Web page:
It’s easier once you remove your dog’s hormones, whether it’s when they’re fixed or after they pass through the “teenage” stage. If you stay committed to training, you’ll end up with a loyal, obedient dog no matter their gender. 

black coat wavy labradoodle
Wavy coat Labradoodles don’t shed much. This rich black coat is a fairly common Labradoodle shade.

Health Issues

Male and female Labradoodles have about the same risk of health issues. There’s not an enormous difference in the genders, especially if you go to a good breeder. The main health problems that Labradoodles face are poor breeding, overbreeding, or bad genetics. Preventing issues with proper screening of the breeder dogs is the best choice.

Unfixed dogs, however, are both at a higher risk of illness than fixed dogs. Both male and female dogs have a higher risk of cancer (testicular or prostate for male dogs and cervical for females). There’s also a higher risk of complications from unintentional breeding and urinary tract infections for female dogs. 

Labradoodles at the beach
The two black Labradoodles posing at the beach. (Image: Instagram/@bentleydelabradoodle)

Factors Other Than Gender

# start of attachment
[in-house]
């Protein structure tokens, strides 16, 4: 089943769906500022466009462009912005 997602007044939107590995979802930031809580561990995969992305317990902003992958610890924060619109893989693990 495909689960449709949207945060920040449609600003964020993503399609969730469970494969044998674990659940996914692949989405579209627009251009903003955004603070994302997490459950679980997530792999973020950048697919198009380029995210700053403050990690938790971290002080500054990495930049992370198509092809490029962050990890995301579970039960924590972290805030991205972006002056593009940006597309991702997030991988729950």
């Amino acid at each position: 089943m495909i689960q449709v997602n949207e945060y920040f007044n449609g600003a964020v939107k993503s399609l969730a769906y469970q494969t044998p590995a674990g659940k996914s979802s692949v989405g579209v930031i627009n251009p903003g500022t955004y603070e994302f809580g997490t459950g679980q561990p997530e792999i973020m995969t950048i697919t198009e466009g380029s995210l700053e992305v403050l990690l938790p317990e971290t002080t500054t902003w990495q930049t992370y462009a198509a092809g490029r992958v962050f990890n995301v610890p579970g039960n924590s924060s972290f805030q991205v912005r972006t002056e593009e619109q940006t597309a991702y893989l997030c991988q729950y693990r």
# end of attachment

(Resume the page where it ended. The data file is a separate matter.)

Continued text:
The differences between male and female (fixed) Labradoodles are relatively small. However, other factors affect your labrador’s personality and temperament much more than their gender. Before you pick out a puppy to take home, check into these factors. 

Parents’ Temperaments 

A good breeder will not just take the parents’ health and history into account. Breeders also watch out for calm and obedient temperaments in their breeder dogs. Check into the parents’ temperaments and demeanors to find out what your puppy is inheriting! It makes a difference for you as you start to train a new dog. 

Labrador Retriever and Poodle outdoors
Labrador Retriever and Poodle are both staying outdoors.


Even though the parents’ temperaments affect a dog, each puppy will have its unique personality. The only way to tell how a dog will mesh with your family is to interact with the puppy! 

If you are picking out a dog from a litter, it’s best to bring the family members who will interact with the dog most and see how each puppy acts. In the end, every dog is different, and how you raise and love the dog will affect your relationship more than the dog’s gender or breeding. 

red mini Labradoodle
A Red Miniature Labradoodle looks happy in the studio.